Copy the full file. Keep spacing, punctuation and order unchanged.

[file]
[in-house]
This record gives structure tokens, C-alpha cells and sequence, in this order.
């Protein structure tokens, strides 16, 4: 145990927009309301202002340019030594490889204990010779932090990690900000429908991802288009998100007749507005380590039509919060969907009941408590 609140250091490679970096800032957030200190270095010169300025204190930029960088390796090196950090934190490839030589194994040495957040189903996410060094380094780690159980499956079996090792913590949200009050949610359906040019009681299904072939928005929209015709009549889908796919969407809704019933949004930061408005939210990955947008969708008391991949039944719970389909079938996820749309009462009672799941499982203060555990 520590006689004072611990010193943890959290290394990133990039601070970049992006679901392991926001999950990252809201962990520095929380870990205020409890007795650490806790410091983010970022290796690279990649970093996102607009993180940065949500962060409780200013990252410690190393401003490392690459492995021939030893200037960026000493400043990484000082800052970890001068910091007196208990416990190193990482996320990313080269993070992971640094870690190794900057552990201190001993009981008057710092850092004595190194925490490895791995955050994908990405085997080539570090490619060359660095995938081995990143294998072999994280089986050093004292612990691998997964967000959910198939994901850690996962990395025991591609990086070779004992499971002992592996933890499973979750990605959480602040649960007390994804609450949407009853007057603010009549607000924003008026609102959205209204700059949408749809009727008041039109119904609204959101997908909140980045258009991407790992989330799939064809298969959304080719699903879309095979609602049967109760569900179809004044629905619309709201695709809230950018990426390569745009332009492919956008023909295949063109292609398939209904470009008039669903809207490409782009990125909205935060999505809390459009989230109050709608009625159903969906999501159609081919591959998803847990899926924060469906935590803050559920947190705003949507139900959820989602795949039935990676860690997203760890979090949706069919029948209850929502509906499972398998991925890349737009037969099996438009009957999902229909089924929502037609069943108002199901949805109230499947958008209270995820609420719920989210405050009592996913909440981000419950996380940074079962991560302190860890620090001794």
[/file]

[in-house]
This record gives structure tokens, C-alpha cells and sequence, in this order.
């Protein structure tokens, strides 16, 4: 145990927009309301202002340019030594490889204990010779932090990690900000429908991802288009998100007749507005380590039509919060969907009941408590 609140250091490679970096800032957030200190270095010169300025204190930029960088390796090196950090934190490839030589194994040495957040189903996410060094380094780690159980499956079996090792913590949200009050949610359906040019009681299904072939928005929209015709009549889908796919969407809704019933949004930061408005939210990955947008969708008391991949039944719970389909079938996820749309009462009672799941499982203060555990 520590006689004072611990010193943890959290290394990133990039601070970049992006679901392991926001999950990252809201962990520095929380870990205020409890007795650490806790410091983010970022290796690279990649970093996102607009993180940065949500962060409780200013990252410690190393401003490392690459492995021939030893200037960026000493400043990484000082800052970890001068910091007196208990416990190193990482996320990313080269993070992971640094870690190794900057552990201190001993009981008057710092850092004595190194925490490895791995955050994908990405085997080539570090490619060359660095995938081995990143294998072999994280089986050093004292612990691998997964967000959910198939994901850690996962990395025991591609990086070779004992499971002992592996933890499973979750990605959480602040649960007390994804609450949407009853007057603010009549607000924003008026609102959205209204700059949408749809009727008041039109119904609204959101997908909140980045258009991407790992989330799939064809298969959304080719699903879309095979609602049967109760569900179809004044629905619309709201695709809230950018990426390569745009332009492919956008023909295949063109292609398939209904470009008039669903809207490409782009990125909205935060999505809390459009989230109050709608009625159903969906999501159609081919591959998803847990899926924060469906935590803050559920947190705003949507139900959820989602795949039935990676860690997203760890979090949706069919029948209850929502509906499972398998991925890349737009037969099996438009009957999902229909089924929502037609069943108002199901949805109230499947958008209270995820609420719920989210405050009592996913909440981000419950996380940074079962991560302190860890620090001794």